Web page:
In the mountains of western Massachusetts the Lord has built a foundry out of which are cast all manner of instruments for His service. These hammers, these nails - these scalpels and swords were fashioned from metals made molten by the crucible of confrontation, study, independence, and community. This experience and environment is unlike any other and has provided its products a peculiar ethic and a wonderful worldview. Those of us tempered in this foundry are a league of useful soldiers and in the kingdom we are the Lenox Order of Saints.

Friday, April 29, 2011

On Risers and Rims

I'm about to leave the office with PB to go and pick up the older of the two BICS vans from the shop.  The class heads out this afternoon for Aroostook County on a ministry team tour of northern Maine.  There will, of course, be little done that will meet the definition of "ministry".  So often the Holy Spirit's presence is invoked into a room where neither the officiants nor the congregants are really prepared for the moment.  And so there are performances and wistful, sentimental reflections, the symbol has to suffice for the substance, and we hope that the Lord will somehow redeem the hour.  Thankfully, he almost always does. I'm so very grateful for these tours - I remember several times a crystal clear reception beating out the static and the hum and getting a sense of what it means to minister.  Skits and songs and times of testimony can be a drenched altar for sure; but how much more amazing the flame when it is lit!  Do you remember those times of fellowship with the Lord in ministry?  Did it frighten or inspire you?  Did it cause you to pursue a life of opportunities to know it over and over?  I'm sure it seems like a lifetime ago for a lot of us - how do you remember those times today?  Pray for the students as they travel and minister this weekend - may they know and redeem the fellowship of the Lord more completely than we have.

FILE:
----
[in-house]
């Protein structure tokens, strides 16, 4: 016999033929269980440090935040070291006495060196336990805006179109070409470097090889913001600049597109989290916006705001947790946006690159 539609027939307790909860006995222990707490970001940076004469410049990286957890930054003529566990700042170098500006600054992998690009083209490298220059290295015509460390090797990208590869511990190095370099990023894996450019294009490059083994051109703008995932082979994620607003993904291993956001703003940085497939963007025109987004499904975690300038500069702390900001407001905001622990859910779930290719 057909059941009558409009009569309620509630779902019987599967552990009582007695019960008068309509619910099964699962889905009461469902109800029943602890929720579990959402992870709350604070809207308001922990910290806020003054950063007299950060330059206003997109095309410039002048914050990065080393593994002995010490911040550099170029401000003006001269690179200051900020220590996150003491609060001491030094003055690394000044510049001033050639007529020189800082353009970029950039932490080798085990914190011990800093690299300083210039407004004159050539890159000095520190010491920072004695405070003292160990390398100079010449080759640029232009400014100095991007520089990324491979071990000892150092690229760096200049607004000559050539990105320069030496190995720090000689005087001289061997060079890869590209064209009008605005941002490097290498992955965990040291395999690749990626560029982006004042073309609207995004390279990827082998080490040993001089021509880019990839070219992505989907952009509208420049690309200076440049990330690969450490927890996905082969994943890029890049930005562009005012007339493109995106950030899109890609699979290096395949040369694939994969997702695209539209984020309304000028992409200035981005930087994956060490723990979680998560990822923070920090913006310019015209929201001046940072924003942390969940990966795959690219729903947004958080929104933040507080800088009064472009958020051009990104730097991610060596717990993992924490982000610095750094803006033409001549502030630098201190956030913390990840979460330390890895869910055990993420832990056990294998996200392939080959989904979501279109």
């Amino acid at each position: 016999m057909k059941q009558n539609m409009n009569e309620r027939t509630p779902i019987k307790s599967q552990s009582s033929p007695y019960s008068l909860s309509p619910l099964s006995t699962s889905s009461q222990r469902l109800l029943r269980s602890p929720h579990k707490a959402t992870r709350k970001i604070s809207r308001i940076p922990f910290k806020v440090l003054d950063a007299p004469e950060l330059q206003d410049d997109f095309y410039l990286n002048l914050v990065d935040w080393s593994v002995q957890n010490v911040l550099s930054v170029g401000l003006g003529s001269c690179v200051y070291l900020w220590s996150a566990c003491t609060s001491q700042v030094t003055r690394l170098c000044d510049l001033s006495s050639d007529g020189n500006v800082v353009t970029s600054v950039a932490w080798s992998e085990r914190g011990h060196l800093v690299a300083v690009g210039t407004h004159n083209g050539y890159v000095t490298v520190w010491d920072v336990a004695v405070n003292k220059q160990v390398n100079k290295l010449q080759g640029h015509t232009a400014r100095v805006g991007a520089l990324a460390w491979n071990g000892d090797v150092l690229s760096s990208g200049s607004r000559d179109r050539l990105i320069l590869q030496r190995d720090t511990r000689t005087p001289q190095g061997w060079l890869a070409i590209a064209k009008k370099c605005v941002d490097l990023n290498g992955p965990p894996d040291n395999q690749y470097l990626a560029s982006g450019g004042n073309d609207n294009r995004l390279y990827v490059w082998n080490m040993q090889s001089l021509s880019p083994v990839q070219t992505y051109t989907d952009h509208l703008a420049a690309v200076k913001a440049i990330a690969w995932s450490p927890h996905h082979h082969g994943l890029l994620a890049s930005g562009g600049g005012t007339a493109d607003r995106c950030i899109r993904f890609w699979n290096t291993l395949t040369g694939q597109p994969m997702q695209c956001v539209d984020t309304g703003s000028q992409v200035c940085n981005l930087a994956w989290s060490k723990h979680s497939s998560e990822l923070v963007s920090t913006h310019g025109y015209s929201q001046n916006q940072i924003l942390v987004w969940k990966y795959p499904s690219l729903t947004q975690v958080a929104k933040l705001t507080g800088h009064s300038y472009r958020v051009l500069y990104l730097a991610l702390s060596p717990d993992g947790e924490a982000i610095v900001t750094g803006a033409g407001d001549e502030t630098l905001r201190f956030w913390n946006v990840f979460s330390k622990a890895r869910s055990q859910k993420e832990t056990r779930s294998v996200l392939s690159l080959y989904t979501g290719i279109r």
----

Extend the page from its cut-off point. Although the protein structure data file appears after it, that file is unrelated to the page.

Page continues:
Tuesday, April 26, 2011

Your Yellow Wood Walks of Yesteryear

For many of us, our decision to attend BICS seems more improbable now that the demands of life have made us more practical.  What exactly were we thinking back then?  Were we idealistic or just out of options?  Were we aspiring or settling?  Were we hammers or nails?

Our tales are all so different but our experiences here in Lenox much the same.  How do you now view this quiet little harbor where you docked your life's ship?  Have you fared better or worse on the high seas for your time being discipled at the institute?  It's a question worth asking.  Perhaps your year here is like a forgotten savings bond purchased years ago and discovered in an old strongbox.  Maybe there are needs in your life that call on you to redeem that bond today and renew the call the Lord placed on you way back when.  Do the sepia-toned memories of your days in the Berkshires have that patina of providence?  Just wondering myself.

Thursday, April 21, 2011

Are We Career Apprentices?

G. K. Chesterton once remarked that it is a sure sign of sickness to be obsessed with matters of health.  When a bunch of teens get together you never hear them talking about the value of a colonoscopy, the favorability of one doctor over another, or the best diet to ward off diverticulitis.  That's the kind of fare you might hear around the folding tables at the church potluck dinner.  No - the healthy discuss what they're doing - not what they only wish they were.  It seems like so much of the conversation in the church today has to do with what it means to be healthy.  If you were to walk the aisles of your local christian bookstore you'd find among the stuffed animals, tee-shirts, and pen sets a myriad of books having to do with renewing and finding our purpose.  What some interpret as a revival of purpose - I see as a death rattle.  A church that busies itself with arriving at a mission statement has despaired of actually accomplishing anything.  As Alfred Adler once said: "It's far easier to fight for one's principles than to live them."